Police officers have a special relationship with their money, says Wendy Tariff, president/CEO at $40 million asset Police Credit Union of Connecticut (PCUCT) in Hartford. “When I took this job, I learned that being a first responder comes with a unique mindset.”
She takes a certain pride in matching the needs of that mindset—and making time for some friendly but pointed financial guidance now and then.
Tariff explains a predictable pattern among new police officers, both men and women.
Fresh on the new job with a grown-up’s paycheck, possibly for the first time in their lives, the first financial move many new officers make is taking out a loan for an expensive truck.
Not so fast, Tariff advises new members and incoming recruits during her visits to police academies and class graduations, and during financial counseling sessions.
“The best way to help our members is by educating them at the beginning of their financial journey,” says Tariff, a certified financial counselor through the CUNA Financial Counseling Certification Program. “I talk about financial responsibility and ask if they really need the truck right away or if perhaps they should start a rainy-day fund first.”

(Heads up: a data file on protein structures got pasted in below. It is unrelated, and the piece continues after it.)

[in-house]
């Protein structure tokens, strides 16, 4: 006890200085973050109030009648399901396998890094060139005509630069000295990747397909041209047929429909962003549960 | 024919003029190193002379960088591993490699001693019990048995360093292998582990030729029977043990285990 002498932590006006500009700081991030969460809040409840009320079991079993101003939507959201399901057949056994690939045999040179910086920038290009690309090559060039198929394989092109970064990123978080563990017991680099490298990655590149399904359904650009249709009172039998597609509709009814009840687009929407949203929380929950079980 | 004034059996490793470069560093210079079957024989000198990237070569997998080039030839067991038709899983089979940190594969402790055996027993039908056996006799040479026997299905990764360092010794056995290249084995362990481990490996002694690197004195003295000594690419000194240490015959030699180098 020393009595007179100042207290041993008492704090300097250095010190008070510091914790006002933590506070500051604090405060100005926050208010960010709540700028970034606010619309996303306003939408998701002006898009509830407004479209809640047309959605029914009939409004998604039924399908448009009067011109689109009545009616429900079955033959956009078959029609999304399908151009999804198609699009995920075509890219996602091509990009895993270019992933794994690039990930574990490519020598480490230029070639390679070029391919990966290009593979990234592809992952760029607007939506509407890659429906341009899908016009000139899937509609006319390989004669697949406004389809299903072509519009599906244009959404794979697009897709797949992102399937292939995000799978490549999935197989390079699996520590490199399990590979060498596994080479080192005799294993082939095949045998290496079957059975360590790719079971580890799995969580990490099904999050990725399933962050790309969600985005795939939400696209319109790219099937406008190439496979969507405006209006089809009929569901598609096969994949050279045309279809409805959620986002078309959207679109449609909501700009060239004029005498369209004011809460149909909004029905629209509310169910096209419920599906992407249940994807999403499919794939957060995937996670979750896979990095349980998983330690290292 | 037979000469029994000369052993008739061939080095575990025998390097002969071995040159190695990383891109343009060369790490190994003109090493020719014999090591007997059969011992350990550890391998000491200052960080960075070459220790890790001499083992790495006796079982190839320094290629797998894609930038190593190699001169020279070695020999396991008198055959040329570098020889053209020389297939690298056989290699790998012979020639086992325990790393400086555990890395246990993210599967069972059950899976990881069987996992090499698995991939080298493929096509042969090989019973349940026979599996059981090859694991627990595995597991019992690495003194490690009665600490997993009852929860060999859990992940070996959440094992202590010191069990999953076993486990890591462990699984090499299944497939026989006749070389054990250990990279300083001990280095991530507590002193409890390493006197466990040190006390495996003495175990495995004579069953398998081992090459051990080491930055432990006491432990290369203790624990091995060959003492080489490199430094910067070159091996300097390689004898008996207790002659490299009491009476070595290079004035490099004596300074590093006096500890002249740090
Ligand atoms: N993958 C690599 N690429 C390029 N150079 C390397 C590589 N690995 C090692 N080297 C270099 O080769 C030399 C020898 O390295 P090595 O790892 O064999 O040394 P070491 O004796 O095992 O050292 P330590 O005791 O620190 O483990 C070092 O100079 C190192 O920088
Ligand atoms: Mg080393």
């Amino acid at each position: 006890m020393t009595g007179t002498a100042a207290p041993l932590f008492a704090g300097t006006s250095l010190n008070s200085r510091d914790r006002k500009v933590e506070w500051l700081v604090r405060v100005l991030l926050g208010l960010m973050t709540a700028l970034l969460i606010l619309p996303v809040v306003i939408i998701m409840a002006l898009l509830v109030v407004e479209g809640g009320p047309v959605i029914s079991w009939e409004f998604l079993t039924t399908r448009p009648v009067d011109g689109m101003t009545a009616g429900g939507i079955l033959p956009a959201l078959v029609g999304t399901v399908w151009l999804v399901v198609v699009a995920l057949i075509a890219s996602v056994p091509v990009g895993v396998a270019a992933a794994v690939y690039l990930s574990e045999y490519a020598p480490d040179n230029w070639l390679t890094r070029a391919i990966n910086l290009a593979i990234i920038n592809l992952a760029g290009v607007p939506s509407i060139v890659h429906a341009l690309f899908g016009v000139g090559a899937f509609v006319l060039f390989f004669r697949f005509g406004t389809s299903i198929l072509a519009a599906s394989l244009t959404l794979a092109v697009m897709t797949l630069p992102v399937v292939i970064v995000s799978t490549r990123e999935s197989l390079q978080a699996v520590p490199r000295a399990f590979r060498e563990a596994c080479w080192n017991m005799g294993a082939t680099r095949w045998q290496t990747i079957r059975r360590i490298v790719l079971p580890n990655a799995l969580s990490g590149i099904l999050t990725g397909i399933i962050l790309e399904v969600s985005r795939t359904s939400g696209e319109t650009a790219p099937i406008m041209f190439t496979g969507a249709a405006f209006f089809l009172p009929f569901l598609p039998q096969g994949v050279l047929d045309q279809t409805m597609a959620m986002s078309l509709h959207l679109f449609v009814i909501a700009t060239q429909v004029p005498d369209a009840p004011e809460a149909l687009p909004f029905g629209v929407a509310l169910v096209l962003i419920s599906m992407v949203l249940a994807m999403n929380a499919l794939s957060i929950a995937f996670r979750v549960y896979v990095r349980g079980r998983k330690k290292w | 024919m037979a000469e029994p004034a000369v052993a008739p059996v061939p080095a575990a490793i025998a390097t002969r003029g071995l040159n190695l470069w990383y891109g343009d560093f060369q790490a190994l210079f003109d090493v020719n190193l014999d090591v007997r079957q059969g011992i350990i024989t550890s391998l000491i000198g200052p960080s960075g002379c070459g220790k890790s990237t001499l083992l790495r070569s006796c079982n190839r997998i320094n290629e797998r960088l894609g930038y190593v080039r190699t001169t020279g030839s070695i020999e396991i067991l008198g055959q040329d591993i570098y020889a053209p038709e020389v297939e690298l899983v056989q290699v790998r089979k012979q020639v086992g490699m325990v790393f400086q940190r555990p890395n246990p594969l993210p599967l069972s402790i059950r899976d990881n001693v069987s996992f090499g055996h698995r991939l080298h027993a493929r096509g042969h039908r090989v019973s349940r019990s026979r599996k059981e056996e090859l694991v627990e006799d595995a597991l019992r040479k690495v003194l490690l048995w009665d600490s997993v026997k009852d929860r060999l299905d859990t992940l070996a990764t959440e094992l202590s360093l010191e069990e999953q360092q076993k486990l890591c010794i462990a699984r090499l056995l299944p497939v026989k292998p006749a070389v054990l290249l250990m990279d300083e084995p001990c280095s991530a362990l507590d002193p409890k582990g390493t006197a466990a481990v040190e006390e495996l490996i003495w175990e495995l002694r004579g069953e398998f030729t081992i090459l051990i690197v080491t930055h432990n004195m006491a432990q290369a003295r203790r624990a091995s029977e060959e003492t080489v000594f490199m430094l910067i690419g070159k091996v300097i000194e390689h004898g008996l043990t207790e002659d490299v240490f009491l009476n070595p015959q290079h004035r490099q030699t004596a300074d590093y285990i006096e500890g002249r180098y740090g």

Tariff adds that police officers typically work a lot of overtime and often take side gigs on top of irregular hours, accounting for their sometimes unconventional approach to personal finance.
That’s one reason she has a strategy to create a statewide law-enforcement credit union. She took the first steps in making that plan a reality when she guided PCUCT’s merger with Waterbury Police Federal Credit Union this year.
Tariff says the merger provides more updated products and services to former Waterbury Police Federal members, and friendly mergers can do the same for other law enforcement credit unions.
“A lot of police credit unions are still old school,” Tariff says. “They’re losing members. If we can create one united credit union, it will benefit everyone.”
She spends much of her time volunteering for and donating to organizations such as the Hartford Police Athletic League, the Western Connecticut Police Chiefs Association, and the Hartford Police Department Homeless Outreach.
She shares that passion with her employees. Despite limited resources, each year Tariff takes one of her (currently) eight employees to the CUNA Governmental Affairs Conference to introduce them to the nationwide excitement of credit union advocacy.
“If I can take just one person each year, they’ll better understand that we are really changing lives. We’re improving our community and we’re doing good for others,” Tariff says. “We have a mission, not just a job.”